Shakespeare's Globe Theatre May Close Permanently Due To The Coronavirus Pandemic

All the world's a stage, but one of the world's most famous stages may close permanently due to the coronavirus (COVID-19) pandemic. Shakespeare's Globe Theatre in London, which temporarily shut its doors in March out of abundance of caution for the virus, is in danger of closing down permanently if it does not receive £5 million (about $6 million) in government funding.

Shakespeare's Globe Theatre in London, a replica of William Shakespeare's famed 1599 Elizabethan open-air theater, is at risk of closing down permanently due to financial losses incurred due to the coronavirus pandemic. The theater shut its doors temporarily on March 18 due to the coronavirus crisis, but reports that the British cultural institution is in danger of closing for good, according to a U.K. parliamentary committee.

A committee for Department of Digital, Culture, Media and Sport warns that Shakespeare's Globe may not be able to reopen its doors before September if it doesn't receive £5 million ($6 million) in emergency funding from the U.K. government.

"In an unprecedented time for theater, as a charity that receives no regular government subsidy, we need your help more than ever before," reads a statement on their website. Shakespeare's Globe Theatre asks for donations to keep it afloat here.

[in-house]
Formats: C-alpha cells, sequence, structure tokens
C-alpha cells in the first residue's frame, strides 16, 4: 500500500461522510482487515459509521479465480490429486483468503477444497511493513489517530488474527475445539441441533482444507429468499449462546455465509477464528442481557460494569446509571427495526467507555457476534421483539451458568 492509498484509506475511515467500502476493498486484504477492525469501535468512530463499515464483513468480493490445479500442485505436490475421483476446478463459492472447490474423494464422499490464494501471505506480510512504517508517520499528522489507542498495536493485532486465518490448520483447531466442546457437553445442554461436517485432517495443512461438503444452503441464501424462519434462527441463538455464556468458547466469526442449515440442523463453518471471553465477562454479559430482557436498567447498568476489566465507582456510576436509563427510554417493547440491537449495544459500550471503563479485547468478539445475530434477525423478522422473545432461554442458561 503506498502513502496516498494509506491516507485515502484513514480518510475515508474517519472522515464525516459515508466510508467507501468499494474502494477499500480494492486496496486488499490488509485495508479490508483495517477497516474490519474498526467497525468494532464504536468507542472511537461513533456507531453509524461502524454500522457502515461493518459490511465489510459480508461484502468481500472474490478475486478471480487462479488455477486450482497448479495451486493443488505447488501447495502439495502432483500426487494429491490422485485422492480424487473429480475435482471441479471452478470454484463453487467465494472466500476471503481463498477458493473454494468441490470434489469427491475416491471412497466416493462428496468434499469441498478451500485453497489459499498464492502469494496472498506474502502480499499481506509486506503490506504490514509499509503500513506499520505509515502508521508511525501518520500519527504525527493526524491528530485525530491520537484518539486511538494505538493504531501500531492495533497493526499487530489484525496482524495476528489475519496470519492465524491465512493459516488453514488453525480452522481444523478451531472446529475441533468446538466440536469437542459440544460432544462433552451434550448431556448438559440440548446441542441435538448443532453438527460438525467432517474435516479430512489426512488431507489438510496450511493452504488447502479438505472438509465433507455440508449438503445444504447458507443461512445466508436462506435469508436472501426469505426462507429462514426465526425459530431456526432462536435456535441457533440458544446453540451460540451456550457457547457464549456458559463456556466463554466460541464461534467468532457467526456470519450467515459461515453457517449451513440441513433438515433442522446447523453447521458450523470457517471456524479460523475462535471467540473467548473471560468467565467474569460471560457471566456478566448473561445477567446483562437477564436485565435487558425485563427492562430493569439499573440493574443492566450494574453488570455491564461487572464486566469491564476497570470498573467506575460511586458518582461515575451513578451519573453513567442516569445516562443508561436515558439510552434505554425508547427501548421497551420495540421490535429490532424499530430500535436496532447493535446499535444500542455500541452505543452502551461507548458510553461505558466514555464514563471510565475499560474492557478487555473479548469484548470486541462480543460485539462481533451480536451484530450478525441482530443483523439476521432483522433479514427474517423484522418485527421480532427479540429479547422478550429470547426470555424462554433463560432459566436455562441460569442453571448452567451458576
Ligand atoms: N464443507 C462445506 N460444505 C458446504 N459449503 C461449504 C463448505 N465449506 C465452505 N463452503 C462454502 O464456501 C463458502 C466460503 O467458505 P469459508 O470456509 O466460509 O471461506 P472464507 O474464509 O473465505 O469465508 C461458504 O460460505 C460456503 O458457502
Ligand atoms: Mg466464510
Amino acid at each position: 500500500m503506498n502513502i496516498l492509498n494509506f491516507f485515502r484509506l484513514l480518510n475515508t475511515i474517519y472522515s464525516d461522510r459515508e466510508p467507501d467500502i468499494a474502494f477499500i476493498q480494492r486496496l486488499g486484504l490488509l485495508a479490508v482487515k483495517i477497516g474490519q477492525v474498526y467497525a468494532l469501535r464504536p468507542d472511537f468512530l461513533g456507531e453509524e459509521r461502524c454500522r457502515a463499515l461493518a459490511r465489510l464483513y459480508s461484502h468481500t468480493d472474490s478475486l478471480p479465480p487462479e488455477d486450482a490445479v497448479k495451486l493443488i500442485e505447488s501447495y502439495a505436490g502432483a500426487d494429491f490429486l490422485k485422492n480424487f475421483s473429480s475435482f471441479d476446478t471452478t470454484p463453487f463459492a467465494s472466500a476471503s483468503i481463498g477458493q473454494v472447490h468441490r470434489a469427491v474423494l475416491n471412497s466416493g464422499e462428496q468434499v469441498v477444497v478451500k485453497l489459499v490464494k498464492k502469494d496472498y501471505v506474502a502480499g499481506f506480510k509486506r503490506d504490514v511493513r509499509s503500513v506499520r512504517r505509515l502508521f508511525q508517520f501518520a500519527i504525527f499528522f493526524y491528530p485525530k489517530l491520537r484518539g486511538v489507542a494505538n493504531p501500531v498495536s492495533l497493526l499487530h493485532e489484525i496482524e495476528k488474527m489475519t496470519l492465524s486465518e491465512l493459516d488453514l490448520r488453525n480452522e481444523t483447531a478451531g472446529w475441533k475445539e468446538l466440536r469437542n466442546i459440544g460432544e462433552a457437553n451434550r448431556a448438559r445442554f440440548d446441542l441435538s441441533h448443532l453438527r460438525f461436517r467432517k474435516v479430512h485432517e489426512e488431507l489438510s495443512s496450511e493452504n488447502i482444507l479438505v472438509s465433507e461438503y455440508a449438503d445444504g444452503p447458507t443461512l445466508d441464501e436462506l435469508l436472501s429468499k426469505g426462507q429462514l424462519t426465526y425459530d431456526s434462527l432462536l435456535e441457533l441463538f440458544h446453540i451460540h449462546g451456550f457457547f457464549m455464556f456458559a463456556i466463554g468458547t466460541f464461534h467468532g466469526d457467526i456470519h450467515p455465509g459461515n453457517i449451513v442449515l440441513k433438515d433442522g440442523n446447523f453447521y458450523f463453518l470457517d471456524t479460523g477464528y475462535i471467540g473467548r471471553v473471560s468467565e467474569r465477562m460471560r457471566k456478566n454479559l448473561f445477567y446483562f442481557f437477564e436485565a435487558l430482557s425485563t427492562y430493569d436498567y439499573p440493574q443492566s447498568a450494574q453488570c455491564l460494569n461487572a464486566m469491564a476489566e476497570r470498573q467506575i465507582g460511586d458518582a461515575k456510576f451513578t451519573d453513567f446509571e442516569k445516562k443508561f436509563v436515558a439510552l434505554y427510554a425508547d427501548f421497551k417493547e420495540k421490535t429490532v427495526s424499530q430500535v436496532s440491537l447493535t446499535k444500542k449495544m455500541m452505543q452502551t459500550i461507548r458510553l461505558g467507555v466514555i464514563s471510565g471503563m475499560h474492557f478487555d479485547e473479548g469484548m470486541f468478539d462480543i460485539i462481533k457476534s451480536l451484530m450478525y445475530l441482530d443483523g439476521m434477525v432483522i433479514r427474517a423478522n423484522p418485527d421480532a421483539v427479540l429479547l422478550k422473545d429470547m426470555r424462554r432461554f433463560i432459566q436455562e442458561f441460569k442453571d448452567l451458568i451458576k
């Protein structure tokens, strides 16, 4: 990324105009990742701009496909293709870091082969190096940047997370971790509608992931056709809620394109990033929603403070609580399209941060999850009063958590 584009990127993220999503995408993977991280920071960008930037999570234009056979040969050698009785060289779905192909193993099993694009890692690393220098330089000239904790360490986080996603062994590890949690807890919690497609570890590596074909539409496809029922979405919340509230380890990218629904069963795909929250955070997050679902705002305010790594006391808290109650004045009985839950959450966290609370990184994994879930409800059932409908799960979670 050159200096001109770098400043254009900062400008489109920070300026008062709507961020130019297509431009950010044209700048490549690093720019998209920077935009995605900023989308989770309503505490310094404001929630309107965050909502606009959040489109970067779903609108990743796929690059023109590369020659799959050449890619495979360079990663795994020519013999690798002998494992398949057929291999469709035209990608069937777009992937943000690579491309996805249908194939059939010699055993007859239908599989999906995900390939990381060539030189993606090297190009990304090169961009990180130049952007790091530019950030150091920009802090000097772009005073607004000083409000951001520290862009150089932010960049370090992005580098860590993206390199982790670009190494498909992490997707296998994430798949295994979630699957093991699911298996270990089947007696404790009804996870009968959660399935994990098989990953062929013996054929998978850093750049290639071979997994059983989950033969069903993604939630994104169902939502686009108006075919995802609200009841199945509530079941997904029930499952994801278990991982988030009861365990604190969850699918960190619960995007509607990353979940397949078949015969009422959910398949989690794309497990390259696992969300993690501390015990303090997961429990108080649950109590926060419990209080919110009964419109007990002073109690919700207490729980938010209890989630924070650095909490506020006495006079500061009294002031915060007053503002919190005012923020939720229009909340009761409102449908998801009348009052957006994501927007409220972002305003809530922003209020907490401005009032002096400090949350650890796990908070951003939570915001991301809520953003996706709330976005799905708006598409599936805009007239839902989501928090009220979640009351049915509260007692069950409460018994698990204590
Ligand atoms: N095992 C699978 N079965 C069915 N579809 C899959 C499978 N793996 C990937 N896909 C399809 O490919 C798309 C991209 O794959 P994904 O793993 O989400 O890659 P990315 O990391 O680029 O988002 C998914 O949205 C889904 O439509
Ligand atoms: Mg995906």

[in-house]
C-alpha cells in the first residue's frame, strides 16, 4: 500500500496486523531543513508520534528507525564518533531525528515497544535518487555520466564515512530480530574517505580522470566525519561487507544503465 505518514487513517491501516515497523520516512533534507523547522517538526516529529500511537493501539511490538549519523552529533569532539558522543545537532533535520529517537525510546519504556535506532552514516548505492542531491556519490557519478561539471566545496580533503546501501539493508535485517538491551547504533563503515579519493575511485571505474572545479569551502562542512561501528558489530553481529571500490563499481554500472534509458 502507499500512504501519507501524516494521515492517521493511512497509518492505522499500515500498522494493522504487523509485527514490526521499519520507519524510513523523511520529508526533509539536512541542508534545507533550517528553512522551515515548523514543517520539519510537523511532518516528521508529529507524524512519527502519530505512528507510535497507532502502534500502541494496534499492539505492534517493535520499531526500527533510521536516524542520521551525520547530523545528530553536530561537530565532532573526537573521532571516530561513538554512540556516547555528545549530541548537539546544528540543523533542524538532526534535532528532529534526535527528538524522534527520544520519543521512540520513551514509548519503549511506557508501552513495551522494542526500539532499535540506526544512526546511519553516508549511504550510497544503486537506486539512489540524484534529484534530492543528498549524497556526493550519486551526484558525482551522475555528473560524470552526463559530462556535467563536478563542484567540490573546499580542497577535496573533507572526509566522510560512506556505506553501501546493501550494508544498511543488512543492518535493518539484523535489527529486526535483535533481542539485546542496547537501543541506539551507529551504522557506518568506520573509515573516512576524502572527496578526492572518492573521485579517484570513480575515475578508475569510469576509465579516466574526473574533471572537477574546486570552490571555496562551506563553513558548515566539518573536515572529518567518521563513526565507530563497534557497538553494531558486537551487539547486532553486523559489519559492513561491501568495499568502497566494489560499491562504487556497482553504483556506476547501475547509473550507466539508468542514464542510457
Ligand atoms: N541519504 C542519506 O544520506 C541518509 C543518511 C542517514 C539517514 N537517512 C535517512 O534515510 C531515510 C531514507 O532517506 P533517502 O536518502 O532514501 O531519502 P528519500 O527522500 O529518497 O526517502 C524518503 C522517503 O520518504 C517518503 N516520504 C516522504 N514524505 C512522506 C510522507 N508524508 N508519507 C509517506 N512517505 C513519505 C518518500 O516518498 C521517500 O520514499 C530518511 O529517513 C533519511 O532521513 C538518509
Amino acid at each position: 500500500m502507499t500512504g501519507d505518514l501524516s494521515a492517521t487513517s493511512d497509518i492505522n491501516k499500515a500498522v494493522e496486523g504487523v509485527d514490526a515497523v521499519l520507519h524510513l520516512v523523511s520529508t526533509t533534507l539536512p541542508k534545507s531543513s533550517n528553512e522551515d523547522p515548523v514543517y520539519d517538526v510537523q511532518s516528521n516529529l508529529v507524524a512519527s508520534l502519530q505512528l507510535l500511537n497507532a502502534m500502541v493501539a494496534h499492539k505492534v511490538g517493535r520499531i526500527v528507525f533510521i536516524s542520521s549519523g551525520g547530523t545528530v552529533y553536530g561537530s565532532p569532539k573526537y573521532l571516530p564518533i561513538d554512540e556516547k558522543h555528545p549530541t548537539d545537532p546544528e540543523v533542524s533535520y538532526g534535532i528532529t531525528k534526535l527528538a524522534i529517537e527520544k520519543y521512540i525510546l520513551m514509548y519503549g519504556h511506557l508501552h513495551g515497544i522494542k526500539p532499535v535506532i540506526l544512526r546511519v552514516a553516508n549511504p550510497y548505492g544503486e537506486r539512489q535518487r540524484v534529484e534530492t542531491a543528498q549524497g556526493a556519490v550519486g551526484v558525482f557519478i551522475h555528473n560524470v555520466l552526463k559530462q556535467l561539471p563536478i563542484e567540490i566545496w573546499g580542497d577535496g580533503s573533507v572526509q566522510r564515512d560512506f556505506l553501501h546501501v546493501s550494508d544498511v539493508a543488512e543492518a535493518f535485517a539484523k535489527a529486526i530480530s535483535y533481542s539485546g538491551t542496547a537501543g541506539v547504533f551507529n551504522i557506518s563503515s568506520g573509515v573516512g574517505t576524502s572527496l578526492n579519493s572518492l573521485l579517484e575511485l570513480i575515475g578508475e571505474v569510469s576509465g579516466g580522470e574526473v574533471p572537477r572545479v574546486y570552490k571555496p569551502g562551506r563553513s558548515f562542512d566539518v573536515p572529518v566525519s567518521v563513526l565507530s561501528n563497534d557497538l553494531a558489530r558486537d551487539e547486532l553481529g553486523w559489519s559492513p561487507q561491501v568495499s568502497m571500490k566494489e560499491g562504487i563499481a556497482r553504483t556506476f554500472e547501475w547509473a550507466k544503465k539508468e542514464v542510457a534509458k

Since the Globe opened 23 years ago in 1997, it hasn't faced this level of financial hardship. But the pandemic has forced widespread theater closures across the world, with stage productions like Frozen, Hangmen and Who's Afraid of Virginia Woolf? ending their runs early. But the theater community has thrived online, with livestreams of filmed productions garnering millions of views. Free filmed productions at the Globe are also enjoying that popularity, with Neil Constable, CEO of the Globe, telling Variety that the productions on Globe's YouTube channel have been watched by 1.9 million people. There's a "huge appetite" for culture at a time of national crisis, Constable said, but warns that online popularity  "cannot replace income in this way."

"We are proudly a part of the U.K.'s national identity and landscape, and our survival as an organization largely depends on help from the government to get us through this lockdown period," Constable told Variety. The Coronavirus Job Retention Scheme has kept us running, but as we receive no regular public funding, like other independent organizations, including the Old Vic, Royal Academy, Royal Albert Hall, we are in a very precarious position financially."

Arts organizations are entitled to U.K. government support like loans and the furlough scheme, which was extended for another four months last week.